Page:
Cold Sore Treatment
What is a Cold Sore?
Herpes simplex virus is responsible for oral and genital herpes. These conditions are characterized by the development of vesicular (blister-like) rashes that overlie an erythematous (red) base. The vesicles tend to form in clusters. They are painful and highly contagious. They can also lead to significant psychological discomfort and self-consciousness due to their cosmetic appearance.
Herpes simplex virus type 1 (HSV 1) tends to cause oral herpes whereas herpes simplex virus type 2 (HSV 2) is closely associated with genital herpes – however, either of these viruses can cause oral or genital infection. HSV1 infection is highly prevalent – a large portion of infected individuals are asymptomatic carriers. These viruses are spread via oral or genital contact.
Open lesions do not need to necessarily be present as there may be asymptomatic viral shedding. Lesions that are crusted over are less likely to be contagious.
What Causes Cold Sores?
Herpes simplex virus infection is typically spread via direct contact with open lesions – these lesions are highly contagious. Asymptomatic viral shedding can also result in viral transmission. Lesions that are crusted over are less likely to be contagious.
Oral herpes (herpes labialis) is typically acquired by oral contact with the virus in oral or genital secretions of an infected individual. This type of infection is also commonly known as a “cold sore.” Genital infections are similarly transmitted by contact with oral or genital lesions or asymptomatic shedding in infected individuals.
When the virus activates it can cause painful vesicular and erythematous lesions in clusters. These form on the lips and mouth in oral herpes and in the genital region in genital herpes.
How Common is a Cold Sore?
Herpes simplex virus is exceedingly common in the United States and responsible for a relatively high number of primary care visits. Severe cases may require referral to a dermatology or infectious disease specialist, especially if first-line measures were unsuccessful.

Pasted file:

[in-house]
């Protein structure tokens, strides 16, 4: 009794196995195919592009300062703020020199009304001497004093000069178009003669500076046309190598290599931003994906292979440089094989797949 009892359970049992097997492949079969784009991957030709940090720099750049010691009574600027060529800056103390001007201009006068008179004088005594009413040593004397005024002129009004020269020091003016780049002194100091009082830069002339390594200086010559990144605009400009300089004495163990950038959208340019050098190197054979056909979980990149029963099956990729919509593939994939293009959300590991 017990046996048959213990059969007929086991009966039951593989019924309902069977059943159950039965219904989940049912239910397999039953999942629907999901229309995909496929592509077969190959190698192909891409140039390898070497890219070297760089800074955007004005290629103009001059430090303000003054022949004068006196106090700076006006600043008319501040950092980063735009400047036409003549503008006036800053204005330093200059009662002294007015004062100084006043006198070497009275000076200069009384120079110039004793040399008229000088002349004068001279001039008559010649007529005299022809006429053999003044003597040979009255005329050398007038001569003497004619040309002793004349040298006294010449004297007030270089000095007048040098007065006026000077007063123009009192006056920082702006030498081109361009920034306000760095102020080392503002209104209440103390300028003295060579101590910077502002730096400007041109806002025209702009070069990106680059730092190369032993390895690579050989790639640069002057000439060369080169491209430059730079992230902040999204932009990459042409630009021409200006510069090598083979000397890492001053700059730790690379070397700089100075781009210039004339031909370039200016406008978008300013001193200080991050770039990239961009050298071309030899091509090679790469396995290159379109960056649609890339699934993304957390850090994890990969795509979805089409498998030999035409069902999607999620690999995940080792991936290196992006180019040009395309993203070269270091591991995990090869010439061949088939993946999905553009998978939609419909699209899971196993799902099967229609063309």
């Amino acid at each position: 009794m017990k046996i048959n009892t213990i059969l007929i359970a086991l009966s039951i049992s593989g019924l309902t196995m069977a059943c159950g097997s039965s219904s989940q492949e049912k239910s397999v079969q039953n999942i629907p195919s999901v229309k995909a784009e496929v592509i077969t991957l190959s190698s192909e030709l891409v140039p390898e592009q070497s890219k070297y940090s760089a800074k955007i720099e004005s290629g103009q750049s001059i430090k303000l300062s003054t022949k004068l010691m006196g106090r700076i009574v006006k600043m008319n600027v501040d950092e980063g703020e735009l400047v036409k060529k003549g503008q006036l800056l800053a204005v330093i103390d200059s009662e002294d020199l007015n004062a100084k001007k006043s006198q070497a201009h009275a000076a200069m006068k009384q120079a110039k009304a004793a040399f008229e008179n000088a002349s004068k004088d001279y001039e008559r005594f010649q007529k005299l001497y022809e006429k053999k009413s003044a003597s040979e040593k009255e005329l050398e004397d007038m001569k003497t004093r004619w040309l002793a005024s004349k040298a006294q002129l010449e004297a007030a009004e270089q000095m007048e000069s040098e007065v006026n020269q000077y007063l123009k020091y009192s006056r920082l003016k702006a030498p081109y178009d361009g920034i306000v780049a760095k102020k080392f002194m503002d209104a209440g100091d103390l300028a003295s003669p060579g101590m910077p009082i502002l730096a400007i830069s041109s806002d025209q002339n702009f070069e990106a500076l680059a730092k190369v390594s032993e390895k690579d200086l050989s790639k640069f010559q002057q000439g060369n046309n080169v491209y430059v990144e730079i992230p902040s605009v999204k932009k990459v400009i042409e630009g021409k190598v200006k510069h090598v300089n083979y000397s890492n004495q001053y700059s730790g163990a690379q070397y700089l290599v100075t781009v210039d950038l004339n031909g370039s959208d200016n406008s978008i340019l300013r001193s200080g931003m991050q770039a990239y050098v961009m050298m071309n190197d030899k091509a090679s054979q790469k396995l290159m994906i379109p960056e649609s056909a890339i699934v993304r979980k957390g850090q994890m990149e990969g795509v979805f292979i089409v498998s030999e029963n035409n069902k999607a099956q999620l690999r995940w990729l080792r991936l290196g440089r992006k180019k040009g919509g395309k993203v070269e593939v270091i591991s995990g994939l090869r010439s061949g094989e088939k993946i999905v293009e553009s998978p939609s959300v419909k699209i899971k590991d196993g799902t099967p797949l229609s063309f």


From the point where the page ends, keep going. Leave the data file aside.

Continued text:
Greater than 90% of individuals are positive for herpes simplex virus 1 (HSV 1) by age 50. HSV 1 appears to be more common in women.
About 16% of people age 14-49 are seropositive for herpes simplex virus 2 (HSV 2) in the United States. The risk of HSV 2 seropositivity increases with age, number of sexual partners, and female gender.
Signs and Symptoms
Symptoms of herpes virus infection typically include the acute development of:
Painful and itchy (pruritic) vesicular lesions in clusters - these usually lie on a red (erythematous base). Lesions tend to form on the lips and mouth in oral herpes. They may also occur on the vagina in women and penis and scrotum in men (genital herpes).
Occasionally, patients with develop low-grade fever or malaise in association with their symptoms. Patients with immunosuppression – HIV/AIDS, cancer, chemotherapy recipients – may have more severe presentation of herpes infection.
The diagnosis of herpes simplex virus is suggested based on symptoms and physical examination. Painful vesicles in clusters on an erythematous base is classic. Your doctor will occasionally confirm the diagnosis with PCR (polymerase chain reaction) testing or viral culture.
Rarely, your doctor will check for HSV 1 and HSV 2 antibodies in your serum – this does not usually change management of the condition.
Cold Sore Medication and Treatment
Herpes simplex virus is usually treated with antiviral agents such as:
These agents should be started as soon as possible as antiviral therapy within 72 hours of symptoms onset can lead to a reduction of symptoms severity and duration.
The best way to prevent infection is to avoid contact with the virus. Partners of patients with HSV infection are typically encouraged to use barrier devices (eg, condoms) during oral or sexual intercourse. Some patients may benefit from chronic suppressive therapy to reduce the risk of reactivation or transmission.
- Tyring SK, Baker D, Snowden W. Valacyclovir for herpes simplex virus infection: long-term safety and sustained efficacy after 20 years' experience with acyclovir. J Infect Dis 2002; 186 Suppl 1:S40. - https://www.ncbi.nlm.nih.gov/pubmed/12353186
- Workowski KA, Bolan GA, Centers for Disease Control and Prevention. Sexually transmitted diseases treatment guidelines, 2015. MMWR Recomm Rep 2015; 64:1. - https://www.ncbi.nlm.nih.gov/pubmed/26042815
The above information is an educational aid only. It is not intended as medical advice for individual conditions or treatments. Talk to your doctor, nurse or pharmacist before following any medical regimen to see if it is safe and effective for you.